T-Mobile’s petition asks that the FCC declare that DISH Network, Northstar Wireless, and SNR Wireless LicenseCo are “considered ‘former defaulters’ under the Commission’s rules and, as such, requir[e] that they provide a 50% higher upfront payment if they wish to participate in the upcoming incentive auction.” Northstar and SNR Wireless defaulted on licenses purchased in the AWS-3 auction after the FCC denied Designated Entity (DE) bidding credits to those entities on a finding that they were under de facto control of DISH Network in an August 18 Memorandum Opinion and Order. The DE program was, according to the FCC, established to “ensur[e] that small businesses” and certain other groups “are better able to compete with larger entities in the acquisition of spectrum in Commission auctions.”

PBP Group et al.’s petition asks that the FCC reconsider its decision to “limit[] eligibility for the Rural Service Provider Bidding Credit to applicants that are ‘service provider[s] . . . in the business of providing commercial communications services,’ [which] would exclude a non-service provider that is wholly owned by rural service providers.”

Walker Broadcasting Group’s petition seeks reconsideration of an FCC Order “excluding Walker as an eligible participant in the Incentive Auction” and states that “Walker meets all the requirements and prerequisites for inclusion in the Incentive Auction.”

Oppositions to the petitions must be filed within 15 days of the publication of the Public Notice in the Federal Register (which is pending); replies to oppositions must be filed within 10 days of when oppositions are due.

FCC Seeks Comment on Petition for Reconsideration of Backup Power Order

On December 2, the FCC released a Public Notice seeking comment on a petition for reconsideration filed November 16 by the National Association of State Utility Consumer Advocates and other groups (NASUCA et al.) of the Backup Power Order released by the FCC on August 7. In the Backup Power Order, the FCC established a requirement for providers of a “Covered Service” – defined as any “facilities-based, fixed voice service offered as a residential service . . . that is not line powered” (for example, voice service provided via fiber to the home) – to offer a backup power system with the Covered Service and make certain related disclosures to the consumer informing them of the need for and capabilities of the backup power system. NASUCA et al.’s petition requests reconsideration because the rules adopted “depart from the approach taken in the Notice of Proposed Rulemaking . . ., transfer the responsibility for ensuring the reliability of 911 and other emergency voice communications from the provider to the consumer, and undermine the public safety and other policy goals” of Section 151 of the Communications Act.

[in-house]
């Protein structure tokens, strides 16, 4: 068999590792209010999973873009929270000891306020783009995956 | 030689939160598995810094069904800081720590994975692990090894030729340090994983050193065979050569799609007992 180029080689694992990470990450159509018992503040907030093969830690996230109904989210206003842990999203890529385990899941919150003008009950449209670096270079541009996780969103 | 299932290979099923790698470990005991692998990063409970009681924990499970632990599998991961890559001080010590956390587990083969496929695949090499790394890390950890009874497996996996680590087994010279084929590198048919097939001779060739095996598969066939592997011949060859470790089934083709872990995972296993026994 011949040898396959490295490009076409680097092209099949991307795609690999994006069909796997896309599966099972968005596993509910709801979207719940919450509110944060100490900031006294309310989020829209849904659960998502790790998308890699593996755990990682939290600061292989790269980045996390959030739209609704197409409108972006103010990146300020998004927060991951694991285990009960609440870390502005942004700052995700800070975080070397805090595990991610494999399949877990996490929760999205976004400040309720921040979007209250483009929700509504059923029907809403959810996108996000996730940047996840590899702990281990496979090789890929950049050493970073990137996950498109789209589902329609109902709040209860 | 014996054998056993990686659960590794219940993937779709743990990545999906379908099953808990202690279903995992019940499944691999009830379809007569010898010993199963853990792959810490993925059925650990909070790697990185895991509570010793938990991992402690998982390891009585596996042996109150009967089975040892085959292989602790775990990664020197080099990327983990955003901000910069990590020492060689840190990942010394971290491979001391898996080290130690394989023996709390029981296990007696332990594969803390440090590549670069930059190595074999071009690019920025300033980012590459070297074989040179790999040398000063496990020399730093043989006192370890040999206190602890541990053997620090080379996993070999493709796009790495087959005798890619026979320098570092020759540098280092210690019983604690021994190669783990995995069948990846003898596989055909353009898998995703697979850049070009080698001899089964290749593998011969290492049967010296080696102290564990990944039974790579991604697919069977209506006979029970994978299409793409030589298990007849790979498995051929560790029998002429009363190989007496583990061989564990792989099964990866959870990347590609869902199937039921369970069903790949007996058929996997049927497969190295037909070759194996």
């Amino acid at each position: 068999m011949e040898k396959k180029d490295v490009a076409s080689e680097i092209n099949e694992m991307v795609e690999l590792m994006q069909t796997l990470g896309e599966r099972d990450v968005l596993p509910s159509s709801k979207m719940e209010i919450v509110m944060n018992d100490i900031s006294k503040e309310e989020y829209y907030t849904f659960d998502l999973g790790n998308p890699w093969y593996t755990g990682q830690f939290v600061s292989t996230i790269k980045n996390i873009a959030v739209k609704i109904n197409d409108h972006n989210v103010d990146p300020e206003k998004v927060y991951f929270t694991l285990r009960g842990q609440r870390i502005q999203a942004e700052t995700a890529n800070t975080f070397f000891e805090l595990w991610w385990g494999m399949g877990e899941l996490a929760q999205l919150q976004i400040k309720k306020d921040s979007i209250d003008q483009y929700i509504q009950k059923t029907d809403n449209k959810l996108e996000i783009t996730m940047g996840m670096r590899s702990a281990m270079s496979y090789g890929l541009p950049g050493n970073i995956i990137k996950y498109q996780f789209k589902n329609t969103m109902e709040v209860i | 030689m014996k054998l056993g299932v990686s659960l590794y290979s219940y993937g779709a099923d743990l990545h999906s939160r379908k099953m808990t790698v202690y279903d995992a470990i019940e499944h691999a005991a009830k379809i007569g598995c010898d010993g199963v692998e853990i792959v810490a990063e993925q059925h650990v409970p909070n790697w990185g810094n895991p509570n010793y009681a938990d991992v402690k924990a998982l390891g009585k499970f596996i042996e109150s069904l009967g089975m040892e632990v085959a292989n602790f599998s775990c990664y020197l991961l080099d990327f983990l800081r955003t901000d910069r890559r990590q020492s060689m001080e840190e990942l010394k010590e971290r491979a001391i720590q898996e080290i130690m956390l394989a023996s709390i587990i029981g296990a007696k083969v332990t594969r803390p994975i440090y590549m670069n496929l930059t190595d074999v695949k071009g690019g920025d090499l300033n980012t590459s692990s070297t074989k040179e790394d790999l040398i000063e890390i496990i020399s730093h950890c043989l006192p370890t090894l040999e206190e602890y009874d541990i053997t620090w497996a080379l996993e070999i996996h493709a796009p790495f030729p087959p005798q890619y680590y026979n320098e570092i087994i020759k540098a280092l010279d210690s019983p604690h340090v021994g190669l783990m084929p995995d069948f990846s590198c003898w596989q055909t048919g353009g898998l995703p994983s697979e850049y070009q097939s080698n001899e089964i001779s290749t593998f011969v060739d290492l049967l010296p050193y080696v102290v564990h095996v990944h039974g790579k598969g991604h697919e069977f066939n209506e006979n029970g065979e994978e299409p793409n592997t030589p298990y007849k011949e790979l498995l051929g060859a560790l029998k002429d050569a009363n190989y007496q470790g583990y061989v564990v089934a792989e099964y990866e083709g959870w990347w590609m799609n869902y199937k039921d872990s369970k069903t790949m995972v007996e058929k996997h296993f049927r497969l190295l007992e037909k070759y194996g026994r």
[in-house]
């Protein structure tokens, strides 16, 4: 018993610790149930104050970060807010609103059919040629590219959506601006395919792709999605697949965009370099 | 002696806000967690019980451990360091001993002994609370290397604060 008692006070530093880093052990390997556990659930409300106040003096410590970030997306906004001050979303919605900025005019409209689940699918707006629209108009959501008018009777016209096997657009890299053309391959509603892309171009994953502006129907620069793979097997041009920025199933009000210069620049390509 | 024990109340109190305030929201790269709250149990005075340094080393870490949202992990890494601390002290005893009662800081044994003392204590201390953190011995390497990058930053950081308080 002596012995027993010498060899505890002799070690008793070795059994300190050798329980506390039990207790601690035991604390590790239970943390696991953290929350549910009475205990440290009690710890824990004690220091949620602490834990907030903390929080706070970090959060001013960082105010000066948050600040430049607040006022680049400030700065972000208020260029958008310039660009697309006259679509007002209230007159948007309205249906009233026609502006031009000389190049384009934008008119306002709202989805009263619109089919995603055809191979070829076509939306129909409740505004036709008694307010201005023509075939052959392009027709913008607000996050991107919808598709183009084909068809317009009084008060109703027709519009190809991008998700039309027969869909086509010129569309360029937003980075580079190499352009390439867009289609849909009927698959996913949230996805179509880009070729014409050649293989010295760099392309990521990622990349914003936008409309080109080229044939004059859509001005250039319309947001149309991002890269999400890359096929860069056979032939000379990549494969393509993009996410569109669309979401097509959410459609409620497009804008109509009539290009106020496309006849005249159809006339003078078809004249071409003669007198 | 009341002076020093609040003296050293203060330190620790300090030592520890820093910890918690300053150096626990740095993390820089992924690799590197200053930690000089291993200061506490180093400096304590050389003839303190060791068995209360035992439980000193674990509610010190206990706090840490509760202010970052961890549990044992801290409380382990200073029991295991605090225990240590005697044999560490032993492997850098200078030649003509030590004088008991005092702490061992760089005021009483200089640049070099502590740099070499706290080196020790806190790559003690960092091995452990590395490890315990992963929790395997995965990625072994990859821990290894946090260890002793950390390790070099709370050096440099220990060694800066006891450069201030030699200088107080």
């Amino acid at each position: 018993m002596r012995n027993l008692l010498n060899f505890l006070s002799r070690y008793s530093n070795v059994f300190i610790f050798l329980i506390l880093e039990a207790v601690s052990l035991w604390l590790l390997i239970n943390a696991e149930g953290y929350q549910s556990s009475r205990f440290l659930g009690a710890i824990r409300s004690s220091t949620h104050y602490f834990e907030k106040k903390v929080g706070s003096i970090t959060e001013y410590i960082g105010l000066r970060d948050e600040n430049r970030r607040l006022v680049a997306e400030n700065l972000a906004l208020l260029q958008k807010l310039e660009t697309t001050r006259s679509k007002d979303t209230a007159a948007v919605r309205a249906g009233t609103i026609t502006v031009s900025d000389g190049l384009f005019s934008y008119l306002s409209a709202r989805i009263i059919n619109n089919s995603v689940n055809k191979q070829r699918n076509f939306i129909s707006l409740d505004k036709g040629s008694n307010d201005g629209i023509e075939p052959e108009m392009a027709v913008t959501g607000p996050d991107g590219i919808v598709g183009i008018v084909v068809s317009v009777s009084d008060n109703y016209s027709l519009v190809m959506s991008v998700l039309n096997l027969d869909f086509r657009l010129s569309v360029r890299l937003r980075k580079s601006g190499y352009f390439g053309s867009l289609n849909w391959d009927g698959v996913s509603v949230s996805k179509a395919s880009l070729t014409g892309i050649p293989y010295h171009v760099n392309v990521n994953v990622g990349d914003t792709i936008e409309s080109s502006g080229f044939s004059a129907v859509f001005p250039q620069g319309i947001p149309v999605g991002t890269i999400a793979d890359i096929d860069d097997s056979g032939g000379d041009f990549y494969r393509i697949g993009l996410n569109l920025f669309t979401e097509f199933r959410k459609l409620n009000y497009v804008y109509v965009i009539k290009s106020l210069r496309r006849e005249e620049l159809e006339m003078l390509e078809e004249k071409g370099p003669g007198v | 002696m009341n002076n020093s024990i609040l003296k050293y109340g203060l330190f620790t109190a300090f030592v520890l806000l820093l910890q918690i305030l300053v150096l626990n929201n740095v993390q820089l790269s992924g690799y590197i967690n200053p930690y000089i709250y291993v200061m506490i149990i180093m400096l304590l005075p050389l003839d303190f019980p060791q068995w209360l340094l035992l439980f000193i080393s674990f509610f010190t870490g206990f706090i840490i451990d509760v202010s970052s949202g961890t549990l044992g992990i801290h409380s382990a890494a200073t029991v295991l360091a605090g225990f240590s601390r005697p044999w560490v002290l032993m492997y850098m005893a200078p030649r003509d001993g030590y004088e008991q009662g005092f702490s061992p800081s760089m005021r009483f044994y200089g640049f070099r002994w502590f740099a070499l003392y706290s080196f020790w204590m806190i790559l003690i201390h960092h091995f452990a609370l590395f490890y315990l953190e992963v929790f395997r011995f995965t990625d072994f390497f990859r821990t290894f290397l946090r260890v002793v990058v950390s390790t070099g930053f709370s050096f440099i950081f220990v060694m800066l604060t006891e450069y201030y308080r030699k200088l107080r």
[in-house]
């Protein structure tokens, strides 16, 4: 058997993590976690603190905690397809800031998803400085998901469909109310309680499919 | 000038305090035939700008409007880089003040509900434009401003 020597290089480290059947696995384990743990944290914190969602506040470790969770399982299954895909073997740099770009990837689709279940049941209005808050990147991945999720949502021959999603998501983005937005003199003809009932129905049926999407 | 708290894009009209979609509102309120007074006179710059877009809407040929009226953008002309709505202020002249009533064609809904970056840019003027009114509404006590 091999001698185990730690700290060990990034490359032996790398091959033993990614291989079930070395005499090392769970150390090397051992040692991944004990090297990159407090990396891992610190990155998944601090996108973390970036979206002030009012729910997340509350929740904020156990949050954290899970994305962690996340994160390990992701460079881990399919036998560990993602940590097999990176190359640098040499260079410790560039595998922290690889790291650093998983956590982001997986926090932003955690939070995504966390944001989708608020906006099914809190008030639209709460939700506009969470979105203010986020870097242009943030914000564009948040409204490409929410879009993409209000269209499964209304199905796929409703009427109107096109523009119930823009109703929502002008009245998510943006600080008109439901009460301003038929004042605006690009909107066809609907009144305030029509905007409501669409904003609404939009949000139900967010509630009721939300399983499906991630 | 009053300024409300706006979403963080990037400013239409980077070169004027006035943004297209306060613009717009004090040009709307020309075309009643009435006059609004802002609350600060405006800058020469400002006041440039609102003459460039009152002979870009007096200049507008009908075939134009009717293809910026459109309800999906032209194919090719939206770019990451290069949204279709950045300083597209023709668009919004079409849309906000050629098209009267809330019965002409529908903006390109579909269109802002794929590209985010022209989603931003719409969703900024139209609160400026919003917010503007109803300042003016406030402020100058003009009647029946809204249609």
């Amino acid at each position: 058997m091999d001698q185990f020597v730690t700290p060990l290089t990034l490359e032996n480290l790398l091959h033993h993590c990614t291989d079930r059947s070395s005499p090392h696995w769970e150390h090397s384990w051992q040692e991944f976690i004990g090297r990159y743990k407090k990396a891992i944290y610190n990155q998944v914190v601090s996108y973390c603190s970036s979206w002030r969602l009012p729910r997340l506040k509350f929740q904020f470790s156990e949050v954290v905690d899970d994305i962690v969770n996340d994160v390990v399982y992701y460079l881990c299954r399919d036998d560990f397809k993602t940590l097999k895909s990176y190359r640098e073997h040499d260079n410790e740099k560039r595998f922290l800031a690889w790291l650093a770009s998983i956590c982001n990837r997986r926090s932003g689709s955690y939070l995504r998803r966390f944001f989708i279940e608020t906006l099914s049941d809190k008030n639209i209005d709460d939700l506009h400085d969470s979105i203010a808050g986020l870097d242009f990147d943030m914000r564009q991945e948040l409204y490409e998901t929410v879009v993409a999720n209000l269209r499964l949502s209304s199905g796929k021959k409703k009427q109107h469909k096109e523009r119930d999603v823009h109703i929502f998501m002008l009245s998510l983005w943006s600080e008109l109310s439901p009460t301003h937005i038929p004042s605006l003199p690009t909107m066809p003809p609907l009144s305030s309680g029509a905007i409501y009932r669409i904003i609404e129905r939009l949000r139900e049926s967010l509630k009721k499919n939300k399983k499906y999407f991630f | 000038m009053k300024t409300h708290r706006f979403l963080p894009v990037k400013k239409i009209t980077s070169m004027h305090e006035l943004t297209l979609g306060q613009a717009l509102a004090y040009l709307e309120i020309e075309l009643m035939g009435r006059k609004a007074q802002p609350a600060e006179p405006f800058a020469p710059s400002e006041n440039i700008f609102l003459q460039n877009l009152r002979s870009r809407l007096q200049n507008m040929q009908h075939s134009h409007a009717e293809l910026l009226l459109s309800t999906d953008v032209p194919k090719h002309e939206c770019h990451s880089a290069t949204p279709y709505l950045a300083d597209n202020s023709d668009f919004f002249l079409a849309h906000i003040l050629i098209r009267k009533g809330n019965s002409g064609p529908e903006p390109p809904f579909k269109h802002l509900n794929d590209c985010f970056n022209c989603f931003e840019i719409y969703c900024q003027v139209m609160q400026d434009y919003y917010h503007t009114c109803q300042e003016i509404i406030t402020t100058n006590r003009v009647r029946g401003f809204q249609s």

Oppositions to NASUCA’s petition must be filed within 15 days of the publication of the Public Notice in the Federal Register (which is pending); replies to oppositions must be filed within 10 days of when oppositions are due.

FCC Seeks Comment on Petition for Reconsideration of Copper Retirement Order

On December 4, the FCC released a Public Notice seeking comment on a petition for reconsideration filed November 18 by U.S. TelePacific Corp. of the Copper Retirement Order released by the FCC August 7. In the Copper Retirement Order, the FCC took certain measures to “ensure that consumers are able to make informed choices and that new retail services meet consumers’ fundamental needs” during the transition of legacy time-division multiplexing (“TDM”) facilities to Internet Protocol (IP)-based networks, including requiring incumbent local exchange carriers (ILECs) to provide notice of removal of copper facilities, as well as certain measures to “ensure competition thrives as our networks continue to transition.”

U.S. TelePacific’s petition seeks “clarification regarding the interplay between the Section 251(b) retirement process and the Section 214(a) discontinuance process in the event that an ILEC copper loop retirement leads to a [competitive local exchange carrier (CLEC)] having to discontinue provision of service to a community or part of a community.” Specifically, U.S. TelePacific states because there is “no explicit requirement that an ILEC file a Section 214 discontinuance application when its copper retirement results in a CLEC discontinuance of service,” if an ILEC retires copper but does not discontinue TDM services in the relevant community, it is possible that the CLEC would be forced to discontinue its retail services while still completing its Section 214 discontinuance application and transitioning customers to alternative service providers.

Oppositions to U.S. TelePacific’s petition must be filed within 15 days of the publication of the Public Notice in the Federal Register (which is pending); replies to oppositions must be filed within 10 days of when oppositions are due.